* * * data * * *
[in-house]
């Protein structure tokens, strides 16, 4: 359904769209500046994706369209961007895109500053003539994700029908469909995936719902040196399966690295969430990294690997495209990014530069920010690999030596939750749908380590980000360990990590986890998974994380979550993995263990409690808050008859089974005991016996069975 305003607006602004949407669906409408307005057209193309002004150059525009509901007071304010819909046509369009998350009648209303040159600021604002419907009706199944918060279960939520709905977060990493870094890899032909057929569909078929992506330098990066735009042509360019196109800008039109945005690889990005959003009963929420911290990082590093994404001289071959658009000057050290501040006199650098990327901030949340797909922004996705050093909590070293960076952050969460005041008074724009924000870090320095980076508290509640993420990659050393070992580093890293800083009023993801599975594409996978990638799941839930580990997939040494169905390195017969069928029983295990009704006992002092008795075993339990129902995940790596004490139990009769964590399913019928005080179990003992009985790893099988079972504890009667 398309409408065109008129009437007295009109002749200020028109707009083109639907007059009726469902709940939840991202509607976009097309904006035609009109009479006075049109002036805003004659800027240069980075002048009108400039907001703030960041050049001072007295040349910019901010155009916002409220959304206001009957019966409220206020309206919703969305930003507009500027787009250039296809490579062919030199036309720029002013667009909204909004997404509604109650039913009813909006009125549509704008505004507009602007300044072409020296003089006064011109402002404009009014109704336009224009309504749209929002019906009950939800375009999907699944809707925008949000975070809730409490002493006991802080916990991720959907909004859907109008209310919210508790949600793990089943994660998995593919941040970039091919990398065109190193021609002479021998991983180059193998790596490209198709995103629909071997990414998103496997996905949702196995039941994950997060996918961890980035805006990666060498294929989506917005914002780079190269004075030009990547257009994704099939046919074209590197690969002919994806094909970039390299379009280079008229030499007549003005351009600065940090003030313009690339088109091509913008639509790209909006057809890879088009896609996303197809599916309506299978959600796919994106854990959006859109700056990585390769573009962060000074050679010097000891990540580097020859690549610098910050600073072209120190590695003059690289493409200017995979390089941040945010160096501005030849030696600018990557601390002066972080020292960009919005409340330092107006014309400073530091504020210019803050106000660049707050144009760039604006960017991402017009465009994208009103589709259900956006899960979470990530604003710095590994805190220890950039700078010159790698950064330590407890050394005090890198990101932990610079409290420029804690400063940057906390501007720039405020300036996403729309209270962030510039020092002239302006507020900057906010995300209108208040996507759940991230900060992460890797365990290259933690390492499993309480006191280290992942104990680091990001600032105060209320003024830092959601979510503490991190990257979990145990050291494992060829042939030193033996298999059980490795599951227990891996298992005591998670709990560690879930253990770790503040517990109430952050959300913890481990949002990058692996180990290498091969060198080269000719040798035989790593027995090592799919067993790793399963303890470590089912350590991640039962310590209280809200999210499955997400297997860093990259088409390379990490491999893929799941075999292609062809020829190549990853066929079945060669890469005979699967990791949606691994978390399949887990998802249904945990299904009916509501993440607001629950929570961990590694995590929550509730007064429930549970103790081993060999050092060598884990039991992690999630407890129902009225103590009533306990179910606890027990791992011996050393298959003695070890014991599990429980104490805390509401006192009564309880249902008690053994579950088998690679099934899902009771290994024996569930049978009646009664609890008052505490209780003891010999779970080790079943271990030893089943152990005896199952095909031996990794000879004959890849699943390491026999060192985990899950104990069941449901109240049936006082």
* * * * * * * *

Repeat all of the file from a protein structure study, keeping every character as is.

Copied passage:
[in-house]
């Protein structure tokens, strides 16, 4: 359904769209500046994706369209961007895109500053003539994700029908469909995936719902040196399966690295969430990294690997495209990014530069920010690999030596939750749908380590980000360990990590986890998974994380979550993995263990409690808050008859089974005991016996069975 305003607006602004949407669906409408307005057209193309002004150059525009509901007071304010819909046509369009998350009648209303040159600021604002419907009706199944918060279960939520709905977060990493870094890899032909057929569909078929992506330098990066735009042509360019196109800008039109945005690889990005959003009963929420911290990082590093994404001289071959658009000057050290501040006199650098990327901030949340797909922004996705050093909590070293960076952050969460005041008074724009924000870090320095980076508290509640993420990659050393070992580093890293800083009023993801599975594409996978990638799941839930580990997939040494169905390195017969069928029983295990009704006992002092008795075993339990129902995940790596004490139990009769964590399913019928005080179990003992009985790893099988079972504890009667 398309409408065109008129009437007295009109002749200020028109707009083109639907007059009726469902709940939840991202509607976009097309904006035609009109009479006075049109002036805003004659800027240069980075002048009108400039907001703030960041050049001072007295040349910019901010155009916002409220959304206001009957019966409220206020309206919703969305930003507009500027787009250039296809490579062919030199036309720029002013667009909204909004997404509604109650039913009813909006009125549509704008505004507009602007300044072409020296003089006064011109402002404009009014109704336009224009309504749209929002019906009950939800375009999907699944809707925008949000975070809730409490002493006991802080916990991720959907909004859907109008209310919210508790949600793990089943994660998995593919941040970039091919990398065109190193021609002479021998991983180059193998790596490209198709995103629909071997990414998103496997996905949702196995039941994950997060996918961890980035805006990666060498294929989506917005914002780079190269004075030009990547257009994704099939046919074209590197690969002919994806094909970039390299379009280079008229030499007549003005351009600065940090003030313009690339088109091509913008639509790209909006057809890879088009896609996303197809599916309506299978959600796919994106854990959006859109700056990585390769573009962060000074050679010097000891990540580097020859690549610098910050600073072209120190590695003059690289493409200017995979390089941040945010160096501005030849030696600018990557601390002066972080020292960009919005409340330092107006014309400073530091504020210019803050106000660049707050144009760039604006960017991402017009465009994208009103589709259900956006899960979470990530604003710095590994805190220890950039700078010159790698950064330590407890050394005090890198990101932990610079409290420029804690400063940057906390501007720039405020300036996403729309209270962030510039020092002239302006507020900057906010995300209108208040996507759940991230900060992460890797365990290259933690390492499993309480006191280290992942104990680091990001600032105060209320003024830092959601979510503490991190990257979990145990050291494992060829042939030193033996298999059980490795599951227990891996298992005591998670709990560690879930253990770790503040517990109430952050959300913890481990949002990058692996180990290498091969060198080269000719040798035989790593027995090592799919067993790793399963303890470590089912350590991640039962310590209280809200999210499955997400297997860093990259088409390379990490491999893929799941075999292609062809020829190549990853066929079945060669890469005979699967990791949606691994978390399949887990998802249904945990299904009916509501993440607001629950929570961990590694995590929550509730007064429930549970103790081993060999050092060598884990039991992690999630407890129902009225103590009533306990179910606890027990791992011996050393298959003695070890014991599990429980104490805390509401006192009564309880249902008690053994579950088998690679099934899902009771290994024996569930049978009646009664609890008052505490209780003891010999779970080790079943271990030893089943152990005896199952095909031996990794000879004959890849699943390491026999060192985990899950104990069941449901109240049936006082």